Meningococcal disease can lead to death or disability within hours after onset. Pre-admission antibiotics aim to reduce the risk of serious disease and death by preventing delays in starting therapy before confirmation of the diagnosis.
To study the effectiveness and safety of pre-admission antibiotics versus no pre-admission antibiotics or placebo, and different pre-admission antibiotic regimens in decreasing mortality, clinical failure, and morbidity in people suspected of meningococcal disease.
We searched CENTRAL (6 January 2017), MEDLINE (1966 to 6 January 2017), Embase (1980 to 6 January 2017), Web of Science (1985 to 6 January 2017), LILACS (1982 to 6 January 2017), and prospective trial registries to January 2017. We previously searched CAB Abstracts from 1985 to June 2015, but did not update this search in January 2017.
Randomised controlled trials (RCTs) or quasi-RCTs comparing antibiotics versus placebo or no intervention, in people with suspected meningococcal infection, or different antibiotics administered before admission to hospital or confirmation of the diagnosis.
Two review authors independently assessed trial quality and extracted data from the search results. We calculated the risk ratio (RR) and 95% confidence interval (CI) for dichotomous data. We included only one trial and so did not perform data synthesis. We assessed the overall quality of the evidence using the GRADE approach.
We found no RCTs comparing pre-admission antibiotics versus no pre-admission antibiotics or placebo. We included one open-label, non-inferiority RCT with 510 participants, conducted during an epidemic in Niger, evaluating a single dose of intramuscular ceftriaxone versus a single dose of intramuscular long-acting (oily) chloramphenicol. Ceftriaxone was not inferior to chloramphenicol in reducing mortality (RR 1.21, 95% CI 0.57 to 2.56; N = 503; 308 confirmed meningococcal meningitis; 26 deaths; moderate-quality evidence), clinical failures (RR 0.83, 95% CI 0.32 to 2.15; N = 477; 18 clinical failures; moderate-quality evidence), or neurological sequelae (RR 1.29, 95% CI 0.63 to 2.62; N = 477; 29 with sequelae; low-quality evidence). No adverse effects of treatment were reported. Estimated treatment costs were similar. No data were available on disease burden due to sequelae.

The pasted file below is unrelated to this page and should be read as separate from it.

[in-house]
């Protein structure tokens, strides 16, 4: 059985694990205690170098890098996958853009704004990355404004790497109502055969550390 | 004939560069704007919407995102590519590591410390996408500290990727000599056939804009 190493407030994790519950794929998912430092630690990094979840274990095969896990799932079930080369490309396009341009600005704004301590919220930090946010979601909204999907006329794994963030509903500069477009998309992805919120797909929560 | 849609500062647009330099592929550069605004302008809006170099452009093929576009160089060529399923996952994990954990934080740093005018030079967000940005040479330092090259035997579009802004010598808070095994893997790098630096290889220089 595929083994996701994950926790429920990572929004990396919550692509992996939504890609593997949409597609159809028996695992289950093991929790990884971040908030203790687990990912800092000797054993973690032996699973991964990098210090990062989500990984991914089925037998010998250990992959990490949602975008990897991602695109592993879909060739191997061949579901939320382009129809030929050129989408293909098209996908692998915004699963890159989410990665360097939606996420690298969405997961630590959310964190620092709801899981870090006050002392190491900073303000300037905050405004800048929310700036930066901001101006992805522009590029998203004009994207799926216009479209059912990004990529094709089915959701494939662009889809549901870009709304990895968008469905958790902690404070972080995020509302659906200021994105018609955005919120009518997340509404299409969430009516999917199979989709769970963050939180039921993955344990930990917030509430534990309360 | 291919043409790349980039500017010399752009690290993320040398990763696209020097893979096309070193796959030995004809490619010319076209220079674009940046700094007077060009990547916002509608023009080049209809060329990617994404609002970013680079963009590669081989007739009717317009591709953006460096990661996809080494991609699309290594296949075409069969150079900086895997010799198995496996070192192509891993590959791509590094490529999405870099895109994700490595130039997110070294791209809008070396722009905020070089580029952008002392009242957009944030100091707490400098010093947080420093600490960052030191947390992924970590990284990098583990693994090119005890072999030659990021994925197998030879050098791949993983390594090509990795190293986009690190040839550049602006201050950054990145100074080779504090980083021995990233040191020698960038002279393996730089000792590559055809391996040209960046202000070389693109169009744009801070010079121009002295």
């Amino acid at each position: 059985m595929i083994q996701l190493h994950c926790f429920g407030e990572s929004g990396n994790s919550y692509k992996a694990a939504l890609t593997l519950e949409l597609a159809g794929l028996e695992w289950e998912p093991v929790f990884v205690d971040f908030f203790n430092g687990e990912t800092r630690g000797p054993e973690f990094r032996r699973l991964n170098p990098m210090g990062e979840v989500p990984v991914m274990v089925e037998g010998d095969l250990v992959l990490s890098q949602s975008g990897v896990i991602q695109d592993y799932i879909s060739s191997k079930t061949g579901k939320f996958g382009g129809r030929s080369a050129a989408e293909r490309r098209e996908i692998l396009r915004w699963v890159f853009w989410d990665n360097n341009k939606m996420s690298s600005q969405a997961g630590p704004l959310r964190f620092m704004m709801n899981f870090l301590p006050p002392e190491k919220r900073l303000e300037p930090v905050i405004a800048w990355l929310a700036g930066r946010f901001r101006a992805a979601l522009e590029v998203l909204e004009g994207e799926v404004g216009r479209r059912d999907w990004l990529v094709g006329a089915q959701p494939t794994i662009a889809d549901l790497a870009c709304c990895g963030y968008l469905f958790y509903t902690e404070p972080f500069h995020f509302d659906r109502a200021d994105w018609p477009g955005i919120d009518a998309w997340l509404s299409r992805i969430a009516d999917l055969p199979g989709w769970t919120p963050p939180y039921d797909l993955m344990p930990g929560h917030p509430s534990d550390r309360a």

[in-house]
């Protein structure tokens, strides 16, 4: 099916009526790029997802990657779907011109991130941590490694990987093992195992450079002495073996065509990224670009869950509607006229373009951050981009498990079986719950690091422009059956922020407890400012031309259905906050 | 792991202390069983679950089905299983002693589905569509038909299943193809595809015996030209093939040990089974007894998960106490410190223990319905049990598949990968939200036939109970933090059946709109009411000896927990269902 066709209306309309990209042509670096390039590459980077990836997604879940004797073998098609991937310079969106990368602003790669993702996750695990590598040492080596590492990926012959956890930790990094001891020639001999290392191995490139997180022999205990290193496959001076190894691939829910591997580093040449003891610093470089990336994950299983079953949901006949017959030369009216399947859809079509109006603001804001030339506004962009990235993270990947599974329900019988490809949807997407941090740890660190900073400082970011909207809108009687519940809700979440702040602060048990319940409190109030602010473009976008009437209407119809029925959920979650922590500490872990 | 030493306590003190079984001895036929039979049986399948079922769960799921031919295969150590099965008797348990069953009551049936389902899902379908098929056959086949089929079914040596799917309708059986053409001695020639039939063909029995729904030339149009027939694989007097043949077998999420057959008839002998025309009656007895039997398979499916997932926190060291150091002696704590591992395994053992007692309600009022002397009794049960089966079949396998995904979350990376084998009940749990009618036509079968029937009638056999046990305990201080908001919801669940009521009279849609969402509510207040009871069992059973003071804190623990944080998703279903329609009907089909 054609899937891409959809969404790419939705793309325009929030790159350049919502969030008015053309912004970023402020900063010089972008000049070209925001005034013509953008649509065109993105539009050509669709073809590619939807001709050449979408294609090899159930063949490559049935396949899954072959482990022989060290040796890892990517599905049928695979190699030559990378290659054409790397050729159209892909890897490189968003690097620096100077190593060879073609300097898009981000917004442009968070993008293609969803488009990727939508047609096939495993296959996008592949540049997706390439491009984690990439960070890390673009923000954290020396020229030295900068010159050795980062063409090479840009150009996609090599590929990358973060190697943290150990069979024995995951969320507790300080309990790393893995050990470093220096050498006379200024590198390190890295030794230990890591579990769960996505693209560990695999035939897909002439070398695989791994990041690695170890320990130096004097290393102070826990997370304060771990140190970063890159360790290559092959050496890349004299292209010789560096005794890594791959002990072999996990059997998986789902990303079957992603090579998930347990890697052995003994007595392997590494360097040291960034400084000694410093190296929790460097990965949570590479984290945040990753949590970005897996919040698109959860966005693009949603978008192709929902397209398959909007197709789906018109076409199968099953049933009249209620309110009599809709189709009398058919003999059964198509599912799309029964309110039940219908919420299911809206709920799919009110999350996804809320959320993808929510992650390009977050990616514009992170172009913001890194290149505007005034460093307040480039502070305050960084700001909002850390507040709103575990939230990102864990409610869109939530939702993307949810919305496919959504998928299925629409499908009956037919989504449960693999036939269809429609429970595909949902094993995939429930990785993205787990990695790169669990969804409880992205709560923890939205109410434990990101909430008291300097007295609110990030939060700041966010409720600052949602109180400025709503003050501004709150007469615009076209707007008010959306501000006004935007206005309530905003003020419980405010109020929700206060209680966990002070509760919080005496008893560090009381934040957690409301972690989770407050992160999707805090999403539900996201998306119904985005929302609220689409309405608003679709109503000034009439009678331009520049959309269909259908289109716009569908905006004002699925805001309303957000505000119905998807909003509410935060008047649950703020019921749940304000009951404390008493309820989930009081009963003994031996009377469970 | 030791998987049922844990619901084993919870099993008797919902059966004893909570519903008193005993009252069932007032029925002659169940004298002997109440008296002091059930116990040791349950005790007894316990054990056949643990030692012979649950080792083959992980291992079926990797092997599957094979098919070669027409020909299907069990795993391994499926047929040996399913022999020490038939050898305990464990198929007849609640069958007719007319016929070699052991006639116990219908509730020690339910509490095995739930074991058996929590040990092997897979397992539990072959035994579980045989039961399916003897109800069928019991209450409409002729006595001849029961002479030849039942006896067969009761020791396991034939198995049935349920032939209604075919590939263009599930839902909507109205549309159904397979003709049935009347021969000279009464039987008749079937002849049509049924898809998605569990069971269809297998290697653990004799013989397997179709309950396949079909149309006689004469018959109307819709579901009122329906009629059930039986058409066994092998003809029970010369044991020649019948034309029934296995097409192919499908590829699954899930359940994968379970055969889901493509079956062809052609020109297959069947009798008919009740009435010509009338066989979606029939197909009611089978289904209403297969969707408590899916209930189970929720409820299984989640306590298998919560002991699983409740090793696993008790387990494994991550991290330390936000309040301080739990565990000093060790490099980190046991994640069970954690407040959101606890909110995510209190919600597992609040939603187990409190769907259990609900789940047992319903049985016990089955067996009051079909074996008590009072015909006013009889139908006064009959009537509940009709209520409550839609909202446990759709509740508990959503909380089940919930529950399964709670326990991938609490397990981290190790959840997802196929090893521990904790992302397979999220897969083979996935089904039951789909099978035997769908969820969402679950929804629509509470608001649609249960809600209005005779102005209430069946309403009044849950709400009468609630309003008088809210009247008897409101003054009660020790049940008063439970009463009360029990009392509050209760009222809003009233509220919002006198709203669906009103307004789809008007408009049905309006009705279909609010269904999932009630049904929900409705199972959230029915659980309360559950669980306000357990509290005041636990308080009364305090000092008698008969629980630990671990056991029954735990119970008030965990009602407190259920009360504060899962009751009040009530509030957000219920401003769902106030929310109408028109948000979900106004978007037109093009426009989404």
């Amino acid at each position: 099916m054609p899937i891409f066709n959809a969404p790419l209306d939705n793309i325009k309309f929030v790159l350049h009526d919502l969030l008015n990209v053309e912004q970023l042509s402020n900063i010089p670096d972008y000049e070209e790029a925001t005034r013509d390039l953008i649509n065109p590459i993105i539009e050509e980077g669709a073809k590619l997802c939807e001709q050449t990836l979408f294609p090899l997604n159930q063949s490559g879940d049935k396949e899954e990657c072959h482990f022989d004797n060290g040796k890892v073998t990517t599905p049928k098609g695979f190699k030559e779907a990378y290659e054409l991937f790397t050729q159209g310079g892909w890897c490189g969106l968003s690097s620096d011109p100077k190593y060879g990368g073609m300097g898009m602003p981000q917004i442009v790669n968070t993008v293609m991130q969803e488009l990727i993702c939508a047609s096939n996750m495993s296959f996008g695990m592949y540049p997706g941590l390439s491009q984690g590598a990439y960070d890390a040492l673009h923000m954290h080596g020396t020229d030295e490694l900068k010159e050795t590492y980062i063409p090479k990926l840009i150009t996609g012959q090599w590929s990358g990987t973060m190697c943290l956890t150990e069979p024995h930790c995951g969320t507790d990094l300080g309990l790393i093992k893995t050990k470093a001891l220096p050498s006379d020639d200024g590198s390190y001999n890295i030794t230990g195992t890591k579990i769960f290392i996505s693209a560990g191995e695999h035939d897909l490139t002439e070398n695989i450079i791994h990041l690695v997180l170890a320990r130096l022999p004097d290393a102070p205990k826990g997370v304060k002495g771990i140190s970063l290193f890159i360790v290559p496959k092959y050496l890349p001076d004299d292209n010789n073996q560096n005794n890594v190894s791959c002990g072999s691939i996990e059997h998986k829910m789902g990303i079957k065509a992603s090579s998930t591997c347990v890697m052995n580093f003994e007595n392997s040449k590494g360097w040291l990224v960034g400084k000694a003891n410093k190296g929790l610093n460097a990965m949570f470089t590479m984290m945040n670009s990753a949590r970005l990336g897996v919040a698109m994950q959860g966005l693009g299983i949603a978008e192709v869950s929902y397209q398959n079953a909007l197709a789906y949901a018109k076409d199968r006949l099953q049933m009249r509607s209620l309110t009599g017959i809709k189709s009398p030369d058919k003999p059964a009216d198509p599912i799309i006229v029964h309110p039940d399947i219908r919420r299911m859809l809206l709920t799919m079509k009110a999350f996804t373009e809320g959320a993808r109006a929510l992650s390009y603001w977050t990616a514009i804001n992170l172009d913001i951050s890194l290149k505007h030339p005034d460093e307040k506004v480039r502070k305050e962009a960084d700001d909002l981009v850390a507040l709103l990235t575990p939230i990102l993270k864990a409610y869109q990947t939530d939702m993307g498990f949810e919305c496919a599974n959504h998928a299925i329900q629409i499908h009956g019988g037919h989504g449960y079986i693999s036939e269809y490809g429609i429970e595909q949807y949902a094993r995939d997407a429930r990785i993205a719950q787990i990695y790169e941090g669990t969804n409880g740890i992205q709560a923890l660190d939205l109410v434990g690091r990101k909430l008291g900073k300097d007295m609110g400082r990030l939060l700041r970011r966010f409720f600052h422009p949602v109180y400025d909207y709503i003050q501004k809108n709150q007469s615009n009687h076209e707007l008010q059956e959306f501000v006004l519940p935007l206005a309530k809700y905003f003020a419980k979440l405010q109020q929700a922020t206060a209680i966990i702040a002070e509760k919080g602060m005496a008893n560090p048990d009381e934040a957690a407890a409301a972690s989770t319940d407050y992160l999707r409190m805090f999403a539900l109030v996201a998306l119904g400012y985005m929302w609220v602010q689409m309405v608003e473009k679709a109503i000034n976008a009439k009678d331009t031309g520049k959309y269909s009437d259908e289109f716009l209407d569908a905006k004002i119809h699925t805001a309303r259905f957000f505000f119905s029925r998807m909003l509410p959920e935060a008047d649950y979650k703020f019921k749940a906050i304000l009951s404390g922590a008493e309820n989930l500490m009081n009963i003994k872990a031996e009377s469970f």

We found no reliable evidence to support the use pre-admission antibiotics for suspected cases of non-severe meningococcal disease. Moderate-quality evidence from one RCT indicated that single intramuscular injections of ceftriaxone and long-acting chloramphenicol were equally effective, safe, and economical in reducing serious outcomes. The choice between these antibiotics should be based on affordability, availability, and patterns of antibiotic resistance.Further RCTs comparing different pre-admission antibiotics, accompanied by intensive supportive measures, are ethically justified in people with less severe illness, and are needed to provide reliable evidence in different clinical settings.